Hospitals, that have been the site of patient injuries and infections, will be penalized as Medicare moves to impose fines on facilities that have high infection and injury rates.
Over a one-year period, those penalties are expected to cost hospitals $330 million. Hospital-related infections and patient injuries are on the decline, but they're still not at a level that's acceptable to California medical malpractice lawyers. In fact, according to estimates by the government, in 2012, one out of every eight patients suffered an avoidable complication during a hospital stay.
While the rates of hospital-acquired infections, like central line-associated bloodstream infections, are on the decline, the declines are still not steep enough. They have not yet met targets set by federal health officials. Additionally, even as progress in helping reduce the risk of hospital-acquired infections increases, the emergence of drug-resistant “superbugs" throws up new concerns.
Medicare will announce penalties for hospitals that continue to post high rates of patient injuries and infections. Starting in October, as many as 25% of the hospitals in the country, are expected to lose 1% of Medicare payments over a period of one year. As many as 761 hospitals are likely to be penalized in this manner. The final penalties will be set later this year, and when that happens, there may be some changes to the list.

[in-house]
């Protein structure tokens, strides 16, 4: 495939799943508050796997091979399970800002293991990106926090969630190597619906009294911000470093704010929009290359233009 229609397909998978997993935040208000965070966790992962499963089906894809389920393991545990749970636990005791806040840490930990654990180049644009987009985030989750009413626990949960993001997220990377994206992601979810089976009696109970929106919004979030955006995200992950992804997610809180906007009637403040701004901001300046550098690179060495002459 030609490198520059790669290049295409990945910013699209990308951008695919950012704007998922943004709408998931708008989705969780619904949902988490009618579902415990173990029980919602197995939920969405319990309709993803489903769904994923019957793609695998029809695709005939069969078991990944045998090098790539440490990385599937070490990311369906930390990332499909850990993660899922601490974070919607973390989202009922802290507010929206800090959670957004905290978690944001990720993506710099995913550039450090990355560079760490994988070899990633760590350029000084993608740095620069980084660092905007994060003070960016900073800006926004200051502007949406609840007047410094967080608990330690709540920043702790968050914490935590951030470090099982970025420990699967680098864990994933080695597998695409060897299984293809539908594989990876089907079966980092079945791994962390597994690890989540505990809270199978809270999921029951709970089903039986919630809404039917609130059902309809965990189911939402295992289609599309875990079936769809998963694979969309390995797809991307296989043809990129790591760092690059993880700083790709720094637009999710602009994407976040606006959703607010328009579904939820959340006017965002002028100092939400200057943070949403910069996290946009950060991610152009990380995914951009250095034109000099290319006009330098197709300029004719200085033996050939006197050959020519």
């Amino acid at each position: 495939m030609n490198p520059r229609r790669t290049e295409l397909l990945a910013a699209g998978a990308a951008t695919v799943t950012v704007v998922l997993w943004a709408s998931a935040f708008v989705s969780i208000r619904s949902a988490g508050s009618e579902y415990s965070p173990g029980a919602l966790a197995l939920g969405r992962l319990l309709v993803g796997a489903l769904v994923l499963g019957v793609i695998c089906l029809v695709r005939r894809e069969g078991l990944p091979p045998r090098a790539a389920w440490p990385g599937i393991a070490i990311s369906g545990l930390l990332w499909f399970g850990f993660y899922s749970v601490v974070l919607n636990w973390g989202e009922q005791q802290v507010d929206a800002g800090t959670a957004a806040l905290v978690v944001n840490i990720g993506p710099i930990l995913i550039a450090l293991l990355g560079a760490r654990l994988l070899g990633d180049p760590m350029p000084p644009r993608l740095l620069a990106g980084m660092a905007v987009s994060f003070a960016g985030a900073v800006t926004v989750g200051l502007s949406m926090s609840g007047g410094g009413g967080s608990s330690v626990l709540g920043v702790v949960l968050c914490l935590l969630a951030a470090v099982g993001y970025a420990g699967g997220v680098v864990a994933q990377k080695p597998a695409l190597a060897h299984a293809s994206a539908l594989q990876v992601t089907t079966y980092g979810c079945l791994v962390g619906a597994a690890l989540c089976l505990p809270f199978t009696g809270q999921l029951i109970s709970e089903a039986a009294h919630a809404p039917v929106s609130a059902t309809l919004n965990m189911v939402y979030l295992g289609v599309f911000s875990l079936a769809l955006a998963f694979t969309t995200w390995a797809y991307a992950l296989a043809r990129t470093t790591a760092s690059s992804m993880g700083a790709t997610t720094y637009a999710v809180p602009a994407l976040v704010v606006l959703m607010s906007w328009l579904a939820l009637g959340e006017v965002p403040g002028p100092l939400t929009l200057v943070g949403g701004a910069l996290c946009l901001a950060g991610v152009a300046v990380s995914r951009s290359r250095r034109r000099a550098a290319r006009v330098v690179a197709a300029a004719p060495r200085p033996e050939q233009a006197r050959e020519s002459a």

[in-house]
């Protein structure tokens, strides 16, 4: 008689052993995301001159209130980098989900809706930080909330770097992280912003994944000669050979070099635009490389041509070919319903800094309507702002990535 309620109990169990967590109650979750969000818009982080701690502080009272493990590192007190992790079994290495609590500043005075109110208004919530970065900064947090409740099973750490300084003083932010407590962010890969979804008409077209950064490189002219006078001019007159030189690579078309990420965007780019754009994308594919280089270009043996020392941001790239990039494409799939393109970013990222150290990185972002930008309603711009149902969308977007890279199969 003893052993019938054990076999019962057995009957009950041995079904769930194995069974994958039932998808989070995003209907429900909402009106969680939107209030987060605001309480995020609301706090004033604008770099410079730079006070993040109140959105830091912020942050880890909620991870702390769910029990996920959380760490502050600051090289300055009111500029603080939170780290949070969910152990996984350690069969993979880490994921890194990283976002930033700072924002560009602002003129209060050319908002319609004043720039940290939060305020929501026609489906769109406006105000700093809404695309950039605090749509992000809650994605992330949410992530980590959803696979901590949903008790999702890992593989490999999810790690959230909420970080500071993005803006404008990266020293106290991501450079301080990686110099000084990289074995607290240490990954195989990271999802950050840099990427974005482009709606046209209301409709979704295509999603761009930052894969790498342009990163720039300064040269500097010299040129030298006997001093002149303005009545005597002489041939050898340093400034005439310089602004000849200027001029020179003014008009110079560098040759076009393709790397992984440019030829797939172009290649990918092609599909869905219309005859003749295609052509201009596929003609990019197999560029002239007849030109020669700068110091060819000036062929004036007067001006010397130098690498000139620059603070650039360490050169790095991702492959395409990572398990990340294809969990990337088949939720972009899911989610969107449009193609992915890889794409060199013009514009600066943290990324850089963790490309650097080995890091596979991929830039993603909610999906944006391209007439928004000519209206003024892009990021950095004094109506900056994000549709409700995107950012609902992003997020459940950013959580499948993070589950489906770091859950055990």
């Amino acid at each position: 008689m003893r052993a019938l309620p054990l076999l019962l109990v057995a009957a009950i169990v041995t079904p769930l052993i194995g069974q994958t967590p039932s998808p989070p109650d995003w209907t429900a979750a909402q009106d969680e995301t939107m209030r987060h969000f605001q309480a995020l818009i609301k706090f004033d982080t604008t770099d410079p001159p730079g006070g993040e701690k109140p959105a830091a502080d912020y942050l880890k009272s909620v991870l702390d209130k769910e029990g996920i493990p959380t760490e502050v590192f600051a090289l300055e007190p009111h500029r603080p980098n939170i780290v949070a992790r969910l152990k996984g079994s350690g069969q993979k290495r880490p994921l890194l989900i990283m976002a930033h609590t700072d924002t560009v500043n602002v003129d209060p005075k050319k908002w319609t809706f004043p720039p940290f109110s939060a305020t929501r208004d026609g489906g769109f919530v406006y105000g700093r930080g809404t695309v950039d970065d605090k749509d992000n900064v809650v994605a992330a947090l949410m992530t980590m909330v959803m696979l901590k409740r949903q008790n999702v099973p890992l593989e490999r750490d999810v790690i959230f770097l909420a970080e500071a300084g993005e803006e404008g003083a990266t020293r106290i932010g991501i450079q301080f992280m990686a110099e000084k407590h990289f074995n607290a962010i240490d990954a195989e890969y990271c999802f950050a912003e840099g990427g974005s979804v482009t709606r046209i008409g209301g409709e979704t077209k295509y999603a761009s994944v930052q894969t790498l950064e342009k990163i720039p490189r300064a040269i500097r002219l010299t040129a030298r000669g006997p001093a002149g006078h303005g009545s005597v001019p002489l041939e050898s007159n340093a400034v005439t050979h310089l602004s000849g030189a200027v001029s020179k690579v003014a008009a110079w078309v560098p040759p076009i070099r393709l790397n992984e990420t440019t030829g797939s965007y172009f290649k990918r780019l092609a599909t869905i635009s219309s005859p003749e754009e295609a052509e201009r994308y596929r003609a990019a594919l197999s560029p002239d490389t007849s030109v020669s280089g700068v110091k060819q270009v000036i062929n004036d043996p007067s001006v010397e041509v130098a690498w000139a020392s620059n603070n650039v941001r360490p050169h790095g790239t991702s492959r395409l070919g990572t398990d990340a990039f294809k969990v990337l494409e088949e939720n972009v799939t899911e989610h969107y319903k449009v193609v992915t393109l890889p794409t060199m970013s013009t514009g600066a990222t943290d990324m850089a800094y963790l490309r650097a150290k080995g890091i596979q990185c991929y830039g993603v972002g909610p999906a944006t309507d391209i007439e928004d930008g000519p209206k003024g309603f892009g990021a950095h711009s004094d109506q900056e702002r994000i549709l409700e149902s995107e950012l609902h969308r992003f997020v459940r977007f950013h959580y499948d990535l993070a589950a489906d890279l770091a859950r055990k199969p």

Teaching hospitals are likely to be most affected by the penalties. As many as 54% of the country’s teaching hospitals have been marked for preliminary penalties. These hospitals seem to have a higher risk of infections and injuries, because they constitute an academic environment, in which there are different priorities of research, so that safety doesn't always get prioritized.